On April 22nd, many around the world will celebrate “Earth Day,” a day set aside to focus on the environment and environmental awareness. Much of the current discussions regarding the environment and Earth Day deal with “Global Warming,” or, “Global Climate Change.” Based on which scientist or author you read, the environment is either in peril, or, there is really no problem. Is the environment worse than what it was four hundred years ago? Is the Earth in danger? These are scientific questions which can be answered through the scientific method. However, many leaders in America approach these questions not from a scientific viewpoint, but from a political agenda. Those who support the notion there is an environmental catastrophe occurring are heralded as heroes by some, while those who claim there is no real problem are called deniers and threatened with jail sentences. What should be a free and open discussion has become a battle for the freedom of speech.
History of Earth Day
On April 22nd, 1970, Americans celebrated the first “Earth Day,” a day to bring awareness to the public of the desire to promote governmental and personal policies that would bring about cleaner air, healthier food, and the protection of wildlife. Wisconsin U.S. Senator Democrat Gaylord Nelson, the founder of Earth Day, worked with Californian Republican Pet McCloskey to build Earth Day into a national movement. They hired Denis Hayes as national coordinator. In 1990, Hayes organized an international Earth Day, and since then it has become an event that is recognized throughout the world. For his work, Senator Nelson was awarded the highest award given to a civilian, the Presidential Medal of Freedom, by President Clinton in 1995.
Birth of the United States Environmental Protection Agency (EPA)
On December 2, 1970, the EPA began as a result of an executive order signed by President Nixon. Part of the executive branch, the EPA has grown to a branch of over 15,000 employees. Regulations from the EPA can have the effect of law. This goes against the separation of powers principles instituted in the American constitution.
Climate Worries in the 1970s and 1980s
In the 1970s, at the dawn of Earth Day, a great number of national and international organizations reported that the Earth’s climate was on a dangerous cooling trend, and that a New Ice Age was coming. The National Academy of Sciences, the National Center for Atmospheric Research, many in American media, the Climate Research Unit – University of East Anglia, NASA (National Aeronautics and Space Administration, and the CIA (Central Intelligence Agency) all reported that humans were in danger because of Earth’s rapid cooling. Many scientists believed that human production of carbon dioxide and aerosols would trigger an ice age that would destroy human life. The worry of global cooling continued into the 1980s.
Global Warming Worries Began in the 1980s
In late 1970s and throughout the 1980s, Margaret Thatcher, who would become Great Britain’s first female Prime Minister, raised fears of the possibility of global warming. Thatcher was influential in bringing these theories to the international world, and she promoted the founding of the Hadley Centre for Climate Prediction and Research, which would later be used by other organizations to promote the idea that global warming is an international danger.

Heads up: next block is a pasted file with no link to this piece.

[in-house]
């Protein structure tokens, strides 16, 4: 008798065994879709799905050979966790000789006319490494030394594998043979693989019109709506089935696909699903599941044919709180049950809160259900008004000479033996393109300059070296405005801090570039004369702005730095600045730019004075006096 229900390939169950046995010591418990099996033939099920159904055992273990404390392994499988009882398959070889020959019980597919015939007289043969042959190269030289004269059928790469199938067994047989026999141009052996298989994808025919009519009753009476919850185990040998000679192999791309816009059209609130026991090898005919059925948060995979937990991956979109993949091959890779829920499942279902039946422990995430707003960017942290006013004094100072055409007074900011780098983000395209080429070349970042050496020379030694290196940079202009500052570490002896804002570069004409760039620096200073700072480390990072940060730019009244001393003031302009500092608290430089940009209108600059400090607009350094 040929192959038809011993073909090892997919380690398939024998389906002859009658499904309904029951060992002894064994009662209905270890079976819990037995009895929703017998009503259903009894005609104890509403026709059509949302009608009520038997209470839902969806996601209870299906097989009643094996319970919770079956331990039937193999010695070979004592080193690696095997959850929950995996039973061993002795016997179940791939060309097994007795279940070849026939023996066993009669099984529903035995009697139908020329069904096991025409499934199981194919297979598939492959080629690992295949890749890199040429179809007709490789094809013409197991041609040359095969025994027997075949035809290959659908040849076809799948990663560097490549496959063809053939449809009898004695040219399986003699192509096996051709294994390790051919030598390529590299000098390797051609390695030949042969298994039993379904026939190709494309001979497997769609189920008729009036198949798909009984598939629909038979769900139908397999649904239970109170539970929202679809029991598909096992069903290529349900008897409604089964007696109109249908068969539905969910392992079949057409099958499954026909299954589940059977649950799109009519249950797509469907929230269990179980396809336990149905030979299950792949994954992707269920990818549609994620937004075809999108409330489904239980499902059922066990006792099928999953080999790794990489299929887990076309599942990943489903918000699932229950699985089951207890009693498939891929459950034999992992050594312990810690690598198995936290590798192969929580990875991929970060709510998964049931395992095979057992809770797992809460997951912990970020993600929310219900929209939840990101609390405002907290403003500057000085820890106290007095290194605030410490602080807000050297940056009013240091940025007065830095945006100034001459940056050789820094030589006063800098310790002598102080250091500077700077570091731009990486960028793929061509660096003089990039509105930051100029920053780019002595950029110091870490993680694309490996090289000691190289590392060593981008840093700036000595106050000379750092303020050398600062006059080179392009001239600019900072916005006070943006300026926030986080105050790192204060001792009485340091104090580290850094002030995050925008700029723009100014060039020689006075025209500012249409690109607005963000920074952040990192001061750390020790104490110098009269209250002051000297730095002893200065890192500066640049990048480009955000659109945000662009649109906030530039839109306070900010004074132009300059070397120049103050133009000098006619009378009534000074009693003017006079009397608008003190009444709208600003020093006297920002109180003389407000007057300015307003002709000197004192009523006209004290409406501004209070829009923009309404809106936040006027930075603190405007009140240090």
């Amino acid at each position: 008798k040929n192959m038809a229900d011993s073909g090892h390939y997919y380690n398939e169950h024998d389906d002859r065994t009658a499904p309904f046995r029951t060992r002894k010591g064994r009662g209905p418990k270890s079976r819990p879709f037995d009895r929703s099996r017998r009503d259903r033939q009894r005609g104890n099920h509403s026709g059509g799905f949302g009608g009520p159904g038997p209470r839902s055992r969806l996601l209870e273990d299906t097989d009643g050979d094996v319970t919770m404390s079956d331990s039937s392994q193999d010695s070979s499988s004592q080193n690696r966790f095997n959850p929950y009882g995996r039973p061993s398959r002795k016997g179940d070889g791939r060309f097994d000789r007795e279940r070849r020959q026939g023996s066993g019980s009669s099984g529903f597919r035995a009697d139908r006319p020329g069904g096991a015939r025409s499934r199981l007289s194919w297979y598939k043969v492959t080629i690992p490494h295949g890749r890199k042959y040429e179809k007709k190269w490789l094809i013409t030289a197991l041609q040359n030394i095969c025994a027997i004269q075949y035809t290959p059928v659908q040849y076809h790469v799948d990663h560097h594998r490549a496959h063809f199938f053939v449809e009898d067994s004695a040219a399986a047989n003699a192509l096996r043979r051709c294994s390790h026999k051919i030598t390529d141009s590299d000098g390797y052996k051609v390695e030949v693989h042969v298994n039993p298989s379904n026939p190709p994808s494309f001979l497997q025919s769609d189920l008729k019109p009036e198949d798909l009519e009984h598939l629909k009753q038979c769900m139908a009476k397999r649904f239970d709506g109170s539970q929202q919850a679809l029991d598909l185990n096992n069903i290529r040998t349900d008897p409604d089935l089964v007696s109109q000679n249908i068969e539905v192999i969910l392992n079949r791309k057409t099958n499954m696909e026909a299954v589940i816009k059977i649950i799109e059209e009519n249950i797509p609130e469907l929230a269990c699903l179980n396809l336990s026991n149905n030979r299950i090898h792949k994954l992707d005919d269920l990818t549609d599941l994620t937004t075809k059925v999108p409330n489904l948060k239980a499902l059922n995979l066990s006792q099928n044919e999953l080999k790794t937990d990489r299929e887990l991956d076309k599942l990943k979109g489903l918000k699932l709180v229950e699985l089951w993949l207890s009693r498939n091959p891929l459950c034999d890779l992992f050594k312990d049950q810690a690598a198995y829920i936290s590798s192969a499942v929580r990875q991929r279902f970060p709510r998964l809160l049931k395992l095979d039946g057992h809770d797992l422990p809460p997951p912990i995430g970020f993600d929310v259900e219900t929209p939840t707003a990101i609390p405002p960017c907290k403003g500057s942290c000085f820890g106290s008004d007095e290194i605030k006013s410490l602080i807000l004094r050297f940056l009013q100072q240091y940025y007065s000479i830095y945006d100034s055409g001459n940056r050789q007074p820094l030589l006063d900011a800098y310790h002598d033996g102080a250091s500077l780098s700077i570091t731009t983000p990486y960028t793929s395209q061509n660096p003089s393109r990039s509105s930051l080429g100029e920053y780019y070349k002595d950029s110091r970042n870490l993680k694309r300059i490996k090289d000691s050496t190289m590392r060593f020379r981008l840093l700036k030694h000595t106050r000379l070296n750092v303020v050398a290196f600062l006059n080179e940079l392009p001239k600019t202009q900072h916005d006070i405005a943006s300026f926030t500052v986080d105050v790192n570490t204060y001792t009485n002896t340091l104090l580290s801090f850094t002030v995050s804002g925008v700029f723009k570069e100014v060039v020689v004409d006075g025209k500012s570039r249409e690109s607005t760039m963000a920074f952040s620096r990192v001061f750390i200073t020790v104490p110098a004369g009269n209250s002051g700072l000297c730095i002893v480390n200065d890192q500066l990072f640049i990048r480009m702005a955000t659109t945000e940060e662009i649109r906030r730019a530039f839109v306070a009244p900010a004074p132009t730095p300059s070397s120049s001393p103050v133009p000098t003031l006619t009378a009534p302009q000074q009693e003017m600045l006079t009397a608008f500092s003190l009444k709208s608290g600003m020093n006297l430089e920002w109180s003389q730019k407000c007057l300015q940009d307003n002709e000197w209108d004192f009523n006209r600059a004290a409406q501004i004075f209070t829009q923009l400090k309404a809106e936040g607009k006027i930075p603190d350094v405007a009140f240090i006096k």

Global Warming as a Political Issue and Not a Scientific Question
Throughout the 19900s, the 2000s, and 2010s, discussion about global warming have evolved more around politics than science. Those who believe in global warming paint those who question it as “Deniers” and unscientific, while at the same time these same global warming proponents do not allow any debate. Global warming proponents President Obama and former Vice-President Al Gore repeatedly state that the debate is over, that there is a scientific consensus that the Earth is warming and that it is due to man’s activities. However, thousands of scientists disagree and continue to point out the problems with the global warming data and conclusions. To read more on this discussion, go here.
Though Prime Minister Thatcher appears to have started the global warming discussion, in 2002, she wrote, “The doomsters’ favourite subject today is climate change. This has a number of attractions for them. First, the science is extremely obscure so they cannot easily be proved wrong. Second, we all have ideas about the weather: traditionally, the English on first acquaintance talk of little else. Third, since clearly no plan to alter climate could be considered on anything but a global scale, it provides a marvellous excuse for worldwide, supra-national socialism. All this suggests a degree of calculation. Yet perhaps that is to miss half the point. Rather, as it was said of Hamlet that there was method in his madness, so one feels that in the case of some of the gloomier alarmists there is a large amount of madness in their method.” (from her 2002 book Statecraft/ see link below)
1. When is Earth Day and when did this "day" begin?
2. What were many climate scientists worried about in the 1970s?
3. How did global warming begin as a political issue?
4. How do believers in global warming treat those who don't believe, or question, global warming?
5. What is your opinion about debating global warming? Should this be a topic that reasonable people can do research on and debate?